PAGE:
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Discussion in 'Basses [BG]' started by mbell75, Apr 1, 2019.
The Elite's are killer basses.
Digression on the Am. Elite jazz bass,
I tried one last December at a shop in S. Marino Republic ... wanted to trade my 2012 Am. Std. in OW ... the store manager was valuing my bass a good amount for being the assessment of a shop .. however i exited the shop with my Am. Std. still with me as this bass indoubtedly sounded could sound in a grittier way when required .. from there on I understood that I basically am a vintage-style, single-coil guy, for what concerns jazz basses ... humbucking jazz bass pickups have to tested in my opinion and the way the 4th Gen Fender pickups sounded didn't quite satisfy myself .. speding that amount of money to switch the pickups to, for example, expensive Aguilar hum-cancelling pickups, without, moreover, being sure about the electrical compatibility between Fender's onboard preamp and the new pickups, was not an option ...
Fully pervaded by this vintage-fever, I'd like to buy an AO '60s P bass, hence, I put my Am. Elite P bass on sale!
...or anything by Mike Dirnt.
We get it, you can get any tone you want out of most any bass. But different bass designs do have inherent tone tendencies.
Depends on the voicing - a lot of actives are blatantly & obviously uber-active sounding, even at default settings.
What I call a good active is one that will not make itself known as such unless you push things to the extreme.
I get some decent grit out of mine, but I have to dig in close to the bridge pickup to do it. I was playing around with a bunch of guys a couple of weeks ago and they started playing My My Hey Hey. I hit that bridge pickup side hard with my fingernails and they all thought I'd stepped on a distortion box. It can be done, you just have to dink around with it a bit to find it.
But everyone has their favorites with regard to tone, some people are jazz players and some are P players and some are MM players... it's all good
... I like the Ocean Turquoise finish with the tort pickguard a lot ... let's add the blocks and binding fretboard and .. WOW! .. nothing to say ... however, I've definitely turned towards the passive, vintage-style side of my bass playing
The answer is obviously Music Man.
Funny you mention that I am about to pull the trigger on an Ocean Turquoise 5 string. I haven't paid for it yet, but the deal is in the works and should be completed in a few minutes. After I know it's mine I will post a link so y'all can see what I am getting. I am super excited.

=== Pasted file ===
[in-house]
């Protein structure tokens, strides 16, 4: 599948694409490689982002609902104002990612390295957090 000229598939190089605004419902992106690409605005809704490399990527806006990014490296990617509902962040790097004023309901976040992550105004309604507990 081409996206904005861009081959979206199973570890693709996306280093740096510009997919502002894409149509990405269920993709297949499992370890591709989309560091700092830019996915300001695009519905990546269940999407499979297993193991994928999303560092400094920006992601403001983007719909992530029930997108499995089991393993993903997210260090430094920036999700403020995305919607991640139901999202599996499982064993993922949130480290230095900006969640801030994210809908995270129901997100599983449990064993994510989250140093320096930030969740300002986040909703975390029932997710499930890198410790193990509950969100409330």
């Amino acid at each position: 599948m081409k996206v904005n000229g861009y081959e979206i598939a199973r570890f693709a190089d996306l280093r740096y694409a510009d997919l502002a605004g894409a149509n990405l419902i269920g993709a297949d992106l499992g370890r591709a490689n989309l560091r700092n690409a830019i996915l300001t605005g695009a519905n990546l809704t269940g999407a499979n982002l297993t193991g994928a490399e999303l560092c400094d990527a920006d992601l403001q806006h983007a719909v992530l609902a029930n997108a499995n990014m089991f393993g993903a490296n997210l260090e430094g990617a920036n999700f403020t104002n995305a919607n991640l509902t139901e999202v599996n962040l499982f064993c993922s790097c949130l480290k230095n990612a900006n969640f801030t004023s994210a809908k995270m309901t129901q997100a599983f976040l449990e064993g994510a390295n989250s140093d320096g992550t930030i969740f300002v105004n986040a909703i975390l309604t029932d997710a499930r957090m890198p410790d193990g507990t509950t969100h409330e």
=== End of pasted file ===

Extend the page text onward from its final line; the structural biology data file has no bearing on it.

You apparently never saw the Bass Player article from the '90s, about Nashville session bassists. Except for one guy, everyone brought about a dozen different basses to every session. These are some of the "best players" on Earth. (Granted, they are professional chameleons, which isn't what you're talking about.)
About 15 years ago, I produced and played on a demo for a singer/songwriter. He played acoustic guitar and sang, I played bass and percussion. The engineer had a trusty Precision leaning against the wall, but I used my own Jazz Bass. When it was time to mix, the bass was more or less buried-- an EQ issue. This was a rare circumstance where I had the clout to say, "Could I have more 800? More? That's better, but a little more? More? More? More? More? Good!" It ended up OK, but if I'd just used the guy's P Bass (which he knew intimately), it would have been quicker.
Super cool colours combo
You know, I should probably try one of those. My only experience with active basses have been Stingrays, Ibanez and Yamaha. Stingrays was the best IMO but it still sounds "digital" to me, only way I can describe the tone but I don't like it. From what I have heard of the active Jazz basses, and even the Sire V7, they sound pretty good.
I don't know if this is it but the active ones I really haven't liked have all had humbuckers. So maybe it's a humbucker thing instead of an active thing.
Just posted about this, with back story, if you want to check it out. I'm all giddy like a schoolgirl.
I switched my N4’s out for a set of Fralins after the gig Saturday night. I couldn’t get the high end punch and note articulation that I do with single coils, I play over the bridge fingerstyle funk and passive only with my Elite.. this was confirmed by the 3rd set when I switched to my single coil Jazz backup bass and I could finally hear myself how I like. Btw I found my fingers hurt more from playing with the N4 pups, trying harder to dig in to get some grit I suppose..
I hate that you hate the tone of an active bass.
Care to share some insight on why you disagree?
Of course, everything depends on the music and the other instruments, but an experience I had sums up for me what I have heard so many times: I saw Joe Satriani in Oslo with Bryan Beller on bass. He had two basses, a Lull jazz and a Lull P. He would often switch between them during the concert. Whenever he had the J bass it was a deep undefined bass sound, and when he had the P, I could hear the distinct notes and their definition. Happened every time he switched. Then he had a solo part with the J, sounded nice and clear, when the band came in he disappeared again. I am aware that this is all my subjective opinion but for me it never gets proved wrong even when I seek opposite evidence on concerts. Peace
It doesnt have to "sit in the mix" and yes they are well known for their thumpy sound. However, I believe with proper techniques and setup you can get close to that sound with other basses. Though if you could just pull the P bass out for that exact sound during a gig, it make hell alot easier than fiddle with the setting on the amp/preamp. (unless you have a preset on them I guess)
I believe different basses have different sound and probably make you play differently too. My take is to get a sound that you love and enjoy the gig.